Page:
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    I home school my daughter, 9. What works best for us is simply having a massive world map on the wall, and then referring to it frequently.

    Whenever we’re chatting about news or history or current events or travel plans, we go over to the map and find the relevant area and talk about it. One key is that her dad and I do it casually, without making it “schooly.” It’s more natural.

    Of course there’s more to geography than memorizing the map, but I find that once a person knows the whole map, all current events and history become much more relevant and much “stickier.”

    Cheers,
    Renee

  3. Leigh 27/11/2010 6:54 pm
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    My huge National Geographic Atlas is one well thumbed book. I’ve given nieces atlases with the hopes of encouraging travel in the future. I love Andrew’s idea of bringing along a blow up globe and I’ll check out Gary’s recommendation too.

  4. Franz 26/11/2010 12:02 pm
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    Geography helps us to understand easier the people who live there or there.
    I love to spend time on a Google map and to watch picture from all over the world. I feel so small when I do that ! This really impress me…

  5. Australian Visa 26/11/2010 9:18 am
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    I just remember the times when i use to hate Geo Subjects, but as time goes by I’ve learn that it is a part of our life.

  6. Ant Stone 25/11/2010 6:33 pm
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    I love the breakdown of other people’s ideas for teaching geography. I think the subject fits really nicely with travelling, too. Great post, well-researched and — as always — very well delivered.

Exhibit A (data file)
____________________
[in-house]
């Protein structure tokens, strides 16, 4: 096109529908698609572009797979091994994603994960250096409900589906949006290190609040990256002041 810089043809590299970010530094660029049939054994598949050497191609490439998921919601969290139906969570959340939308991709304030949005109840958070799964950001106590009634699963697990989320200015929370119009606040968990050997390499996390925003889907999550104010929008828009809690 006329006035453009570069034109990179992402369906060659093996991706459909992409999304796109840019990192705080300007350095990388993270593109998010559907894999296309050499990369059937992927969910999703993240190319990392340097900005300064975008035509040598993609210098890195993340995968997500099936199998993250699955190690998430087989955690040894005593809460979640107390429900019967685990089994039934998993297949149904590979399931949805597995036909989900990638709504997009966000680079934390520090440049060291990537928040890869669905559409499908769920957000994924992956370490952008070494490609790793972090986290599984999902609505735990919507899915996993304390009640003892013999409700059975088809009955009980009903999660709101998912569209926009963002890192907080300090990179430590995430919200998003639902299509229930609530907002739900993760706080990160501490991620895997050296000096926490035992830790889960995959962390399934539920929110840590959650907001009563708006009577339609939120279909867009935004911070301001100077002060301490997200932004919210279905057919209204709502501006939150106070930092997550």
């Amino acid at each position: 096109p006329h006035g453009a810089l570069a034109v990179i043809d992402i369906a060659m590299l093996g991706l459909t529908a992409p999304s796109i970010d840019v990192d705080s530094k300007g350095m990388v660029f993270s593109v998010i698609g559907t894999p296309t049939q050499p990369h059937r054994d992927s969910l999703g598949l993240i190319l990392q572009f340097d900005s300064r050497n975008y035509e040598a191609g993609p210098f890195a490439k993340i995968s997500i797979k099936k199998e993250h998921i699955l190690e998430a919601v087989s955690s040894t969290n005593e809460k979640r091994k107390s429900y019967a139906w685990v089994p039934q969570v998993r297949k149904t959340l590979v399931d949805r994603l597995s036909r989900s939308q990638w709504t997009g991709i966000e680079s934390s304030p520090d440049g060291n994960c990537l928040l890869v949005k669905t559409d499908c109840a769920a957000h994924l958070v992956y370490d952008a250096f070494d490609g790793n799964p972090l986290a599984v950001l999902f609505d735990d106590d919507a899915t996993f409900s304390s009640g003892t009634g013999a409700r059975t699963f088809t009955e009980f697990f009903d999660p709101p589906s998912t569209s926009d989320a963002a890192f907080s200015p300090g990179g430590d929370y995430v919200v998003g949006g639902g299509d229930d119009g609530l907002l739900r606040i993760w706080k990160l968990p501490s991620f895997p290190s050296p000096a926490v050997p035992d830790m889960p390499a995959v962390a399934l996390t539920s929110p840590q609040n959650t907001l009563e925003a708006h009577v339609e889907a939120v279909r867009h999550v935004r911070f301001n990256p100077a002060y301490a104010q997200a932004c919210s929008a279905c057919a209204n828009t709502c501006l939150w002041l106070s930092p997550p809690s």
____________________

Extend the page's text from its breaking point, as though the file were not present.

7. Andy Jarosz 25/11/2010 4:56 pm
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    That picture looks very familiar Keith! By the way, that globe is reduced in all shops at the moment – it’s around €50 which is half of the usual price.
    Enjoyed the article – like you I’m thankful that I was given the encouragement to be so curious about geography when I was a child.

  8. velvet 25/11/2010 4:51 pm
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    Haha! My Geography teacher in secondary school was Mrs. Yen. She was awesome! 🙂

    Cheers,
    Keith

  9. Ching Ching 25/11/2010 4:47 pm
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    Totally agree with your article!
    I remember receiving a small globe as a birthday present when I was in primary school, luv it 🙂 Too bad Geography lessons were boring in secondary school, no thanks to the teachers. But since leaving school I really do appreciate the subject.

  10. velvet 25/11/2010 12:56 pm
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    Thank you Gary for the excellent tip!

    Hi Juno, I’m sure you’ll fill that map with many, many pins! And… yes, that’s Isa & Melvin in the photo. 🙂

    Cheers,
    Keith

  11. Juno 25/11/2010 12:54 pm
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    I always loves the world map on the wall. There’s a scene in the movie time to time, they put a push pin on the map where they want to go or where they’ve been. I always wanted to something like that. Now I only need not many pushpins but someday I will fill the map with countless pushpins! 🙂
    Most of all, love the pic! Are they Melvin and Isa? 🙂

  12. Gary Arndt 25/11/2010 12:52 pm
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    I recommend playing WhereOnGoogleEarth.net every week

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  1. Capital cities that have relocated | Velvet Escape - 28/02/2012

    […] beat though – he literally knew each and every capital city in the world! It’s this early interest in geography that sparked my passion for travel so when I was approached with this guest post by Andy Jarosz […]